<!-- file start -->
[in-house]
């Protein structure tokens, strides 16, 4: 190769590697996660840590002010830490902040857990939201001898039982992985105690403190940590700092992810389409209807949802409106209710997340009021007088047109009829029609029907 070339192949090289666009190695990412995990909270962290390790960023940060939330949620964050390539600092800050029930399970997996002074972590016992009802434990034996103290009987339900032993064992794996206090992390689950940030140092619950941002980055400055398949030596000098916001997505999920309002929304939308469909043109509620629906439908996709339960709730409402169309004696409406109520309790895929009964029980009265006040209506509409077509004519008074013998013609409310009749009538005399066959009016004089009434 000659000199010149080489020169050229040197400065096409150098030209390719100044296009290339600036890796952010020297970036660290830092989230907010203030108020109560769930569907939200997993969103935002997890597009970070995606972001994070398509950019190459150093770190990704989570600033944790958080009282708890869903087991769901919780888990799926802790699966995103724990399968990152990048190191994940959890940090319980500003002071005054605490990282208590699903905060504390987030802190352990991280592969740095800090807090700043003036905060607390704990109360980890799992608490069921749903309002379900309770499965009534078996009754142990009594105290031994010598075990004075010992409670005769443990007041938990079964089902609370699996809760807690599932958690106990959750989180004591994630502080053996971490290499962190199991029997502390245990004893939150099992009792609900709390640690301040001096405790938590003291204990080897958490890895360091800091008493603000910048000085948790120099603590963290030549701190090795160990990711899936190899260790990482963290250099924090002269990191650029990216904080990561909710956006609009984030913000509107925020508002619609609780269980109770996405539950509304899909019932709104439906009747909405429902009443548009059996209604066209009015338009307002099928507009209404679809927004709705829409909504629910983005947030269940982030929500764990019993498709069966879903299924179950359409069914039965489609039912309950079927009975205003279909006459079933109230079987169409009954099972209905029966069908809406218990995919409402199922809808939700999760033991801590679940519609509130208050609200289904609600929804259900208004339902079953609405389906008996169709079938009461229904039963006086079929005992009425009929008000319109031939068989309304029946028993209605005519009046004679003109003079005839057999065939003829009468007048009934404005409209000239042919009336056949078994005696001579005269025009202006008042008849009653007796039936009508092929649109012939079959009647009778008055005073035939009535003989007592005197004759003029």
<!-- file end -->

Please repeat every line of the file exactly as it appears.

[in-house]
């Protein structure tokens, strides 16, 4: 190769590697996660840590002010830490902040857990939201001898039982992985105690403190940590700092992810389409209807949802409106209710997340009021007088047109009829029609029907 070339192949090289666009190695990412995990909270962290390790960023940060939330949620964050390539600092800050029930399970997996002074972590016992009802434990034996103290009987339900032993064992794996206090992390689950940030140092619950941002980055400055398949030596000098916001997505999920309002929304939308469909043109509620629906439908996709339960709730409402169309004696409406109520309790895929009964029980009265006040209506509409077509004519008074013998013609409310009749009538005399066959009016004089009434 000659000199010149080489020169050229040197400065096409150098030209390719100044296009290339600036890796952010020297970036660290830092989230907010203030108020109560769930569907939200997993969103935002997890597009970070995606972001994070398509950019190459150093770190990704989570600033944790958080009282708890869903087991769901919780888990799926802790699966995103724990399968990152990048190191994940959890940090319980500003002071005054605490990282208590699903905060504390987030802190352990991280592969740095800090807090700043003036905060607390704990109360980890799992608490069921749903309002379900309770499965009534078996009754142990009594105290031994010598075990004075010992409670005769443990007041938990079964089902609370699996809760807690599932958690106990959750989180004591994630502080053996971490290499962190199991029997502390245990004893939150099992009792609900709390640690301040001096405790938590003291204990080897958490890895360091800091008493603000910048000085948790120099603590963290030549701190090795160990990711899936190899260790990482963290250099924090002269990191650029990216904080990561909710956006609009984030913000509107925020508002619609609780269980109770996405539950509304899909019932709104439906009747909405429902009443548009059996209604066209009015338009307002099928507009209404679809927004709705829409909504629910983005947030269940982030929500764990019993498709069966879903299924179950359409069914039965489609039912309950079927009975205003279909006459079933109230079987169409009954099972209905029966069908809406218990995919409402199922809808939700999760033991801590679940519609509130208050609200289904609600929804259900208004339902079953609405389906008996169709079938009461229904039963006086079929005992009425009929008000319109031939068989309304029946028993209605005519009046004679003109003079005839057999065939003829009468007048009934404005409209000239042919009336056949078994005696001579005269025009202006008042008849009653007796039936009508092929649109012939079959009647009778008055005073035939009535003989007592005197004759003029």